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5 definitions found
 for Iron horse
From The Collaborative International Dictionary of English v.0.48 :

  Horse \Horse\ (h[^o]rs), n. [AS. hors; akin to OS. hros, D. &
     OHG. ros, G. ross, Icel. hross; and perh. to L. currere to
     run, E. course, current Cf. Walrus.]
     1. (Zool.) A hoofed quadruped of the genus Equus;
        especially, the domestic horse ({Equus caballus), which
        was domesticated in Egypt and Asia at a very early period.
        It has six broad molars, on each side of each jaw, with
        six incisors, and two canine teeth, both above and below.
        The mares usually have the canine teeth rudimentary or
        wanting. The horse differs from the true asses, in having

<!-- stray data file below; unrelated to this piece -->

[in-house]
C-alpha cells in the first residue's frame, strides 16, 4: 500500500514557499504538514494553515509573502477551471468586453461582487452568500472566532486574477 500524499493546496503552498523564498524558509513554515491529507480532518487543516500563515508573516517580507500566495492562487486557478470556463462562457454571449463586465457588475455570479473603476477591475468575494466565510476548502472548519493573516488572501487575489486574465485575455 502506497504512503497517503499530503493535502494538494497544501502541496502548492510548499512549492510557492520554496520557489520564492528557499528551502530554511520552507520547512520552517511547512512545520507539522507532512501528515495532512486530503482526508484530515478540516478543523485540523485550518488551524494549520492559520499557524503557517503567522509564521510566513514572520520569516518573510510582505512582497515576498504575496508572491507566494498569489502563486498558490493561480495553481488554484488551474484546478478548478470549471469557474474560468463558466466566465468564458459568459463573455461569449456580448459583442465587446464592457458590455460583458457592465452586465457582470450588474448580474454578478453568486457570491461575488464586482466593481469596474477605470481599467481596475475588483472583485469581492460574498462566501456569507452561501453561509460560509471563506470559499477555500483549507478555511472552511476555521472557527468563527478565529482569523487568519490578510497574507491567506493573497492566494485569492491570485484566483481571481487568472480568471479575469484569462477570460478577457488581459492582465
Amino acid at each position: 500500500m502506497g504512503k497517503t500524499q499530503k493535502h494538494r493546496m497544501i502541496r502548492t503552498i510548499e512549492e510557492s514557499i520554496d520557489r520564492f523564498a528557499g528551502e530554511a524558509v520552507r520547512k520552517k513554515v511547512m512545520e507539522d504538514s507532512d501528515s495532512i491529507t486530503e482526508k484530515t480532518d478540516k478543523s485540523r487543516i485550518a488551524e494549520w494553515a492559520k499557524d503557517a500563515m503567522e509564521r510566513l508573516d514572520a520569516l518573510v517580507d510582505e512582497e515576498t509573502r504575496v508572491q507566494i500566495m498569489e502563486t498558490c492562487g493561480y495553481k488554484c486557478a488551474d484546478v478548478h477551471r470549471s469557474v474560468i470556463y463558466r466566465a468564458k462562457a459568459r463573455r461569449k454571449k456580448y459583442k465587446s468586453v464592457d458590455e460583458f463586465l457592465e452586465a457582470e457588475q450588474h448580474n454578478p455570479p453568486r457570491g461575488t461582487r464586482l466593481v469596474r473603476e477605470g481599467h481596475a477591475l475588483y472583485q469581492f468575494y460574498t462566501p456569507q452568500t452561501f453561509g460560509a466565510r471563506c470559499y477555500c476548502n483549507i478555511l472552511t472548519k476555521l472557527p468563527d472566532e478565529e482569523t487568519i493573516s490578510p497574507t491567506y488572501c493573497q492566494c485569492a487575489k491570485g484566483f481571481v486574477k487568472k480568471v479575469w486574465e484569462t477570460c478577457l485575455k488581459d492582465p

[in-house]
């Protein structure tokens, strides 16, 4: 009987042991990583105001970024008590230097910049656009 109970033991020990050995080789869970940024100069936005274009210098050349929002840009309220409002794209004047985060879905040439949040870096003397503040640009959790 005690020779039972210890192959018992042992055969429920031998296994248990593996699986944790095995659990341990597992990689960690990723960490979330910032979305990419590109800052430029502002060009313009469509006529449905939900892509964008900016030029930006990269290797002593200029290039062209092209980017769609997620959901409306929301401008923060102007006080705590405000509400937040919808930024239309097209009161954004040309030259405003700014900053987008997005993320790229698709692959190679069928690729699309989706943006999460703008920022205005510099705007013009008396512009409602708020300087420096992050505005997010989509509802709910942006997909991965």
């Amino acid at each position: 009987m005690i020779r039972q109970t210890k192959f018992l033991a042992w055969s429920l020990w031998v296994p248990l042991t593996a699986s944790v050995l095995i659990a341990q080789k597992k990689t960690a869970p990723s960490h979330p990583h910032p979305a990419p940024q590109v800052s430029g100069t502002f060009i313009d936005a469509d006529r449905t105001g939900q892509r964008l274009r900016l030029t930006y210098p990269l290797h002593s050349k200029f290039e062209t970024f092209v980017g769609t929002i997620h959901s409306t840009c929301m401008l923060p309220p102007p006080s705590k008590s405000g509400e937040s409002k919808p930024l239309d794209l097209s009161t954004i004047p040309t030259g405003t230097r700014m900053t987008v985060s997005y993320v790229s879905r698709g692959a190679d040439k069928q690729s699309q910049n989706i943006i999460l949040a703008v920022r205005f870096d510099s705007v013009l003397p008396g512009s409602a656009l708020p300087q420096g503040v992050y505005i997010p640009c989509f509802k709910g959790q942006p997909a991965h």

a long, flowing mane, and the tail bushy to the base.
        Unlike the asses it has callosities, or chestnuts, on all
        its legs. The horse excels in strength, speed, docility,
        courage, and nobleness of character, and is used for
        drawing, carrying, bearing a rider, and like purposes.
        [1913 Webster]
  
     Note: Many varieties, differing in form, size, color, gait,
           speed, etc., are known, but all are believed to have
           been derived from the same original species. It is
           supposed to have been a native of the plains of Central
           Asia, but the wild species from which it was derived is
           not certainly known. The feral horses of America are
           domestic horses that have run wild; and it is probably
           true that most of those of Asia have a similar origin.
           Some of the true wild Asiatic horses do, however,
           approach the domestic horse in several characteristics.